11 Chapters
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2 The Constitutional Foundations of the “Preclearance” Process: How Section 5 of the Voting Rights Act Was Enforced, 1965–2005

Edited by Daniel McCool Indiana University Press ePub

In July 2006, Congress adopted a revision of the 1965 Voting Rights Act that reauthorized the “preclearance” requirements set forth in Section 5 for another twenty-five years and amended the legal standards to be applied in its enforcement, restoring the standards for assessing the purpose and effect of voting changes that had been altered by two recent Supreme Court decisions.1 Section 5 is often regarded as one of the act’s two most powerful provisions.2 In the preclearance process jurisdictions covered by Section 5, for the most part states of the former Confederacy, must obtain federal approval of voting changes, either from a three-judge panel in the District of Columbia or from the Department of Justice, before these changes become legally enforceable. Approval requires proof by the jurisdiction that the change “does not have the purpose and will not have the effect of denying or abridging the right to vote on account of race or color.”3 Shortly after its adoption the Supreme Court ruled that Section 5, like the rest of the act, was constitutional. “Congress concluded that the unsuccessful remedies which it had prescribed in the past would have to be replaced by sterner and more elaborate measures,” wrote Chief Justice Earl Warren.4 Twice since then the Court has upheld the constitutionality of Section 5, as amended.5

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5 Bull Connor Is Long Dead: Let’s Move On

Edited by Daniel McCool Indiana University Press ePub

Over time, the Voting Rights Act has evolved into one of the most ambitious legislative efforts in the world to define the appropriate balance between the political representation of majorities and minorities in the design of democratic institutions.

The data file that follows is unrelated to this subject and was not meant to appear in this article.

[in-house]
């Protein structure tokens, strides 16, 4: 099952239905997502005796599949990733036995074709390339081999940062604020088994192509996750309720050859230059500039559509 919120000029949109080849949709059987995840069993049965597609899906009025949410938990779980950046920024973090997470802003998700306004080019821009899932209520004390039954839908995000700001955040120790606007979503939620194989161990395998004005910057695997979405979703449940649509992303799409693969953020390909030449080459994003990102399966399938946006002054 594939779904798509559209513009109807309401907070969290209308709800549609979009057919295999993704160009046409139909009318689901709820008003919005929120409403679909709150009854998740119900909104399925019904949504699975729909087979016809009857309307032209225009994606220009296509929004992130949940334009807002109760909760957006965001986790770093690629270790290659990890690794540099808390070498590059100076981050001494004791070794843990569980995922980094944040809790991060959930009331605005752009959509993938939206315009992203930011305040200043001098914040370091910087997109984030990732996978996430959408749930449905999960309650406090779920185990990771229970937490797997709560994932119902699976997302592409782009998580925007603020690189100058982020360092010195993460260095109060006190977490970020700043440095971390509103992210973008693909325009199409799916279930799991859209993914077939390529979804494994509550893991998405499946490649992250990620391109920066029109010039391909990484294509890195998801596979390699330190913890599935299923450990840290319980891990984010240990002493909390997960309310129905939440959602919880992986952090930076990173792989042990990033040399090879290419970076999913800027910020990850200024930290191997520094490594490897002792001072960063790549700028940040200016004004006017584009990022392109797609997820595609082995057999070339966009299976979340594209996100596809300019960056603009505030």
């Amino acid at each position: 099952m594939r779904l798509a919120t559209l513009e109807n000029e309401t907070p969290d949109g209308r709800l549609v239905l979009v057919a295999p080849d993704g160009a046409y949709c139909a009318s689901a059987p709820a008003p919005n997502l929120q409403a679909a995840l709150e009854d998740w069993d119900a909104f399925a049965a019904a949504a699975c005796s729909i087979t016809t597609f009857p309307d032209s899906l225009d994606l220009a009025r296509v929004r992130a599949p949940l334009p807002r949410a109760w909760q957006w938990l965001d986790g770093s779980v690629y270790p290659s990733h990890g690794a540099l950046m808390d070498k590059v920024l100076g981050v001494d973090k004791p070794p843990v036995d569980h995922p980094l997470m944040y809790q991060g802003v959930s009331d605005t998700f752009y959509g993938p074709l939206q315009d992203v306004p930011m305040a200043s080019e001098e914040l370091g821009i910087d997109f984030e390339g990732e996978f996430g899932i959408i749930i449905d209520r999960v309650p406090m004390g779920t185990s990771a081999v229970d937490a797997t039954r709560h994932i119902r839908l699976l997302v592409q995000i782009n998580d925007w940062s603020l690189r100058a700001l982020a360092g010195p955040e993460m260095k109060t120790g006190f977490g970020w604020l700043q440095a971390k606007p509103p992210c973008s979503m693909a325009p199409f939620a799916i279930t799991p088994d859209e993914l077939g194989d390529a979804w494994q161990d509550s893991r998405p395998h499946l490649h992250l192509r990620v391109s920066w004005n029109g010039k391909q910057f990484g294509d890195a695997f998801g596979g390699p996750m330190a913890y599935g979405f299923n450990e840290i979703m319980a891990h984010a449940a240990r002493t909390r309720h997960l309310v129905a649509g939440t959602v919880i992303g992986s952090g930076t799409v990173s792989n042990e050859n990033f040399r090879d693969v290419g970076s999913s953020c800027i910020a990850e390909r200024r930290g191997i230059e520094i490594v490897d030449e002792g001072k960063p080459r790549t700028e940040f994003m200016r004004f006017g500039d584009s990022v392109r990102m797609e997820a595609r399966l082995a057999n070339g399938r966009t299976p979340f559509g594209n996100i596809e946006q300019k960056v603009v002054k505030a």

RICHARD H. PILDES, PROFESSOR OF
LAW, NEW YORK UNIVERSITY

In January 2009 Barack Obama became the first black leader of the free world, winner of an election in which his race was clearly no barrier, and may well have been an advantage. He won a larger share of the white vote than the previous two nominees of his party, and turnout for African Americans ages eighteen to forty-four was higher than that for whites.1 President Obama’s victory was unmistakably the end of an era and the welcome beginning of a new one. Whatever one thinks of his politics, his stunning success is a historic turning point. Integration was the aim of the civil rights movement in the 1950s and much of the 1960s, and, by the ultimate test, American politics is now integrated. Blacks have been a major force in American politics for decades – and now they have reached its highest peak.

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4 The Bull Connor Is Dead Myth: Or Why We Need Strong, Effectively Enforced Voting Rights Laws

Edited by Daniel McCool Indiana University Press ePub

Prior to passage of the Fannie Lou Hamer, Rosa Parks, and Coretta Scott King Voting Rights Act Reauthorization and Amendments Act of 2006,1 which extended the special preclearance provisions of Section 5 of the act, opponents of the legislation frequently said, “Bull Connor is dead. We don’t need Section 5 anymore.” Edward Blum, a Visiting Fellow of the American Enterprise Institute, made that argument in his testimony in opposition to the bill before the House of Representatives on October 25, 2005. Quoting a recent law review article that said “Bull Connor is dead,” he added, “And so is every Jim Crow–era segregationist intent on keeping blacks from the polls.”2